May 19, 2013

Michael Kaplan is all stitched up to costume design for Star Stars

Michael Kaplan, Star Wars Costume Designer
Kaplan’s most recent film to feature his costume designs Star Trek Into Darkness is doing quite well at the box office. I imagine the next film he works on will blow that box office out of the water however as his work is going to be in a little film currently known as Star Wars Episodode VII.

The popular designer whose credits include Blade Runner, I am Legend and Fight Club, Se7en and Miami Vice revealed to the world:

"I’ve just learned I’ll be working on the new Star Wars movie, again with J.J. Everything just got formalized [last week], I haven’t even had the chance to talk to anyone about it all other than to be told ‘welcome aboard.’

Buzzfeed asked Kaplan: Is sci-fi your favorite film genre to work with?

Kaplan's Tyler Durden
“I wouldn’t say I have a favorite film genre to work on… but I would say I don’t think sci-fi would be my favorite. Does that sound strange? I think what I really like working with is simply a great script.

And that’s what is so great about Star Trek, for example — I was even more impressed when I saw the script for Into Darkness: there’s detail and there’s wit and it’s smart. Full of things that are not often the case in big tentpole movies."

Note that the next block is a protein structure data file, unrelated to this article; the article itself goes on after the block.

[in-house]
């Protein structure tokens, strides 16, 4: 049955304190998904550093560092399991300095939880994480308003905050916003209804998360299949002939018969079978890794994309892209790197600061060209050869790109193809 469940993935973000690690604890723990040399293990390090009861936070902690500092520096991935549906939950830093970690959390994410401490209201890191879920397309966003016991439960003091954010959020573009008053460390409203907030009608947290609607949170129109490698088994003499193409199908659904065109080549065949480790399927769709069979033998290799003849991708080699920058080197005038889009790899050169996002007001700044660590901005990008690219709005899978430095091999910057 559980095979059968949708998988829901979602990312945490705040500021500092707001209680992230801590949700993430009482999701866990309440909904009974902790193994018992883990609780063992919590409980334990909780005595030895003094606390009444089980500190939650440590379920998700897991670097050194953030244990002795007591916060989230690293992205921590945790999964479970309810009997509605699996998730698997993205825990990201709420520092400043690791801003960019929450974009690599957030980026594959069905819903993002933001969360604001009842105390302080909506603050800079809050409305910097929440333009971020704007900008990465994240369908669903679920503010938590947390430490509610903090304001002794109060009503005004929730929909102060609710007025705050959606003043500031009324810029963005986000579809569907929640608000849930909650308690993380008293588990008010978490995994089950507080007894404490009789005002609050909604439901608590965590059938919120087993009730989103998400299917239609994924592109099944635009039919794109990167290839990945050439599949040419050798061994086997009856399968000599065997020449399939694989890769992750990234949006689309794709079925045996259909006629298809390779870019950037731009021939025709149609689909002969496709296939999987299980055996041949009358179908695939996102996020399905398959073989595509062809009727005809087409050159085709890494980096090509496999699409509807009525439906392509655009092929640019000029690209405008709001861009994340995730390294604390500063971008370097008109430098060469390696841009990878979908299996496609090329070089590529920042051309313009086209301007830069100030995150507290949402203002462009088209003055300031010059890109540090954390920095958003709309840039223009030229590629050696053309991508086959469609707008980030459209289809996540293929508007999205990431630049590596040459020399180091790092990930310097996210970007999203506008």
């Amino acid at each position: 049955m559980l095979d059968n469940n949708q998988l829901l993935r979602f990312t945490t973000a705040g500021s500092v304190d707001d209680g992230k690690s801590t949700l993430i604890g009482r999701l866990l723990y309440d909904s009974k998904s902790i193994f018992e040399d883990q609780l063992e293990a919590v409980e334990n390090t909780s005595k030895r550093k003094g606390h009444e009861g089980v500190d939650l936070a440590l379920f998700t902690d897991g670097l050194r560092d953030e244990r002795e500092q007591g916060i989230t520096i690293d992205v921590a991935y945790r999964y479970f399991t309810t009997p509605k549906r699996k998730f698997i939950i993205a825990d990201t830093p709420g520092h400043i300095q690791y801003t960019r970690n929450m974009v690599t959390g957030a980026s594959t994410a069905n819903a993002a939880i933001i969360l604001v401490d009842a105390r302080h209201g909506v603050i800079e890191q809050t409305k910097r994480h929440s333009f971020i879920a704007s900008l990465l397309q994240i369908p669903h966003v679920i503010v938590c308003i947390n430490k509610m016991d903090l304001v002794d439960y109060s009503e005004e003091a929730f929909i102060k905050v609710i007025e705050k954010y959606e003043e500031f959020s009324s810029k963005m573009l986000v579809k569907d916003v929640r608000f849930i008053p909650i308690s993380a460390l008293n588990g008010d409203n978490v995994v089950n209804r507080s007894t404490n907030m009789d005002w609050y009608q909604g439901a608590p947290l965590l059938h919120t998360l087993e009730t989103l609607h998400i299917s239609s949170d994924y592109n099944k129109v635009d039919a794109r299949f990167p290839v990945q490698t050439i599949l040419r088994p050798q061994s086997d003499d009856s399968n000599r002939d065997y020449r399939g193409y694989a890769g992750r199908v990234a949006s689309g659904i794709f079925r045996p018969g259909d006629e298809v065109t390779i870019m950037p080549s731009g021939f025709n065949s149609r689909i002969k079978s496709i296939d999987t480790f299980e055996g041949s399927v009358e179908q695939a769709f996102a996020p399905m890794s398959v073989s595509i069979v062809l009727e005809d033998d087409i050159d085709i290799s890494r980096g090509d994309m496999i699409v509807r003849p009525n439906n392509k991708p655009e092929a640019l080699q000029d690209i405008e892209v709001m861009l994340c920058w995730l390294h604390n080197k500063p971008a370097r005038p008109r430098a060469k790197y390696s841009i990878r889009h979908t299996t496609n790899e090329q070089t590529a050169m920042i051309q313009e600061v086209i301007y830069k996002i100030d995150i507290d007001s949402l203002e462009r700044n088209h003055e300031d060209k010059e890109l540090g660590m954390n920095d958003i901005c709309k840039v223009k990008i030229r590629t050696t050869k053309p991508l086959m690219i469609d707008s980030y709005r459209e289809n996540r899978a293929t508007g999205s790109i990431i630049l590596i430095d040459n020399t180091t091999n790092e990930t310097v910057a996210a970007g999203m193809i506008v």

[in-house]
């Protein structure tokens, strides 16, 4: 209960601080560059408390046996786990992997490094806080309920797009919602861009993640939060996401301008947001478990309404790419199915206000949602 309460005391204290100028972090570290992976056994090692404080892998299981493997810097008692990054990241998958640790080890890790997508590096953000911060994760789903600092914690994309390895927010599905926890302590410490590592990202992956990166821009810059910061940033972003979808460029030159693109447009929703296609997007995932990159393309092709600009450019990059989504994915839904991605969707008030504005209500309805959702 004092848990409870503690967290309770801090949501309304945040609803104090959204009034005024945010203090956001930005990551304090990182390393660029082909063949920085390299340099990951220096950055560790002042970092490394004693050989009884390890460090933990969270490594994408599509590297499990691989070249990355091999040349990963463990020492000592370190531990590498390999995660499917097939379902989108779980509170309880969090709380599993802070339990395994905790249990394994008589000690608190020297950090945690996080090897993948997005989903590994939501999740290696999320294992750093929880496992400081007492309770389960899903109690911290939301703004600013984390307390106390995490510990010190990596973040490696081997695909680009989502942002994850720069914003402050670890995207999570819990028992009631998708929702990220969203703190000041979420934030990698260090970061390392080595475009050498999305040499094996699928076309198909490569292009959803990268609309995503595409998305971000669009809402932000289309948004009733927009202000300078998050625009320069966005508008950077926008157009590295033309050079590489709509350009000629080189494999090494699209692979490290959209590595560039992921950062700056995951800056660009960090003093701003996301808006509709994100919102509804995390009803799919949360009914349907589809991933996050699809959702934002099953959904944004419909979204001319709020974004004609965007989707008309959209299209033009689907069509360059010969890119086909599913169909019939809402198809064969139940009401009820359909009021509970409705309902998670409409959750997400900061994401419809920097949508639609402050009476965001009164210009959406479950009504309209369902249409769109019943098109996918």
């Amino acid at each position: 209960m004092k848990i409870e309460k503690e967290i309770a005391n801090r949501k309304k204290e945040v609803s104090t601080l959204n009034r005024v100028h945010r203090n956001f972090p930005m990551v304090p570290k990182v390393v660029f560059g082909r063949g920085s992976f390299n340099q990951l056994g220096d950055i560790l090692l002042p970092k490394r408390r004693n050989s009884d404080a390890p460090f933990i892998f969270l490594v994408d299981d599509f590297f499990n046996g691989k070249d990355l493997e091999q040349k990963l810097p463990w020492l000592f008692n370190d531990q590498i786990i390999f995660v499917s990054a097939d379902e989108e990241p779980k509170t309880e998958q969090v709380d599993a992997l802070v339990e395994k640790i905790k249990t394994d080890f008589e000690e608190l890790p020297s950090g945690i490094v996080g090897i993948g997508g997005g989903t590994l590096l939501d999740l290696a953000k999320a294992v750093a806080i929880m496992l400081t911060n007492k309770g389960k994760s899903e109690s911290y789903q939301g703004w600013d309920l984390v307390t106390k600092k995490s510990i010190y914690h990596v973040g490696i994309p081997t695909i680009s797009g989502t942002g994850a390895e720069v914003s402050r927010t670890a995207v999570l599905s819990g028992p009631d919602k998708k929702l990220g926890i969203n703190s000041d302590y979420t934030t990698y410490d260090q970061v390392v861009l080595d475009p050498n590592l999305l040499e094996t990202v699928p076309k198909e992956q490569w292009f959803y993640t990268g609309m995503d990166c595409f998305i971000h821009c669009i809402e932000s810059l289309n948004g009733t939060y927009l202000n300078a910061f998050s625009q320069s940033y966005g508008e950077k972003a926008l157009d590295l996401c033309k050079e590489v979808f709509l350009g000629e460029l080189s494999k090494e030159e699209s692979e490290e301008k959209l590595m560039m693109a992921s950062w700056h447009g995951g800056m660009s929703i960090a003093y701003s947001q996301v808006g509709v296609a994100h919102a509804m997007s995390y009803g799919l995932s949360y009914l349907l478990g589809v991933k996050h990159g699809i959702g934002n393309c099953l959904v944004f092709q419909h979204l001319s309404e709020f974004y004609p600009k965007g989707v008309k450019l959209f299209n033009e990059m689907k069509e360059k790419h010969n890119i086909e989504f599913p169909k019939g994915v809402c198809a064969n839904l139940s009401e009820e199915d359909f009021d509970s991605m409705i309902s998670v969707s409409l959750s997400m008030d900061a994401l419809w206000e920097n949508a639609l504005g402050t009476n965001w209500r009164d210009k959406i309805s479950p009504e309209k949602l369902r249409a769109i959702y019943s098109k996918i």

If film director David Fincher approves of this guy (and think about who cool Tyler Durdern looked in Se7en) then I approve of JJ Abram's choice to give him this job! 

As an aside, HOW cool would it be if David Fincher did a Star Wars film? He would be a great candidate to direct one of the self contained films - he could make it nice and dark. 

May 8, 2013

"The Star Wars" a new graphic novel based on the original Star Wars draft by George Lucas

Once apon a time at a desk George Lucas wrote an initial draft of a film called "The Star Wars". It featured a  old Jedi General called  Luke and a green alien called Han Solo. Eventually this draft became simply "Star Wars" and Luke but a boy and Han just a man.

And that's how it stayed for some 30 odd years until comics writer J.W. Rinzler managed to convince George Lucas to let him turn that draft into a graphic novel. Wired reports on the detail:

“It took years actually,” he admitted. “I was writing The Making of Star Wars and I read all the drafts, and when I saw the first rough draft I thought, ‘This is amazing, and so different from what the film was.’ Each of the very early drafts is very different from the final film, and I thought, it would be nice if this was somehow made into a comic book. It felt like a very natural idea. I mentioned it to George once or twice, and he was a bit hesitant, wasn’t very sure if it was a good idea or not.”

Years later, after he discovered that Dark Horse had also asked to adapt the draft into a comic book, Rinzler came up with an to convince the reticent Lucas. “We’d recently done a book about his favorite Star Wars comic book art. He said to me while doing that, a few times, how much he loves seeing comic books without the word balloons — that he loves seeing the art tell the story. I said to Dark Horse, if you want George to sign off on this, you need to hire an artist, I’ll adapt a few scenes and then I’ll show it to George. It took a few months, but when I showed the pages to George, sure enough, he approved the project.”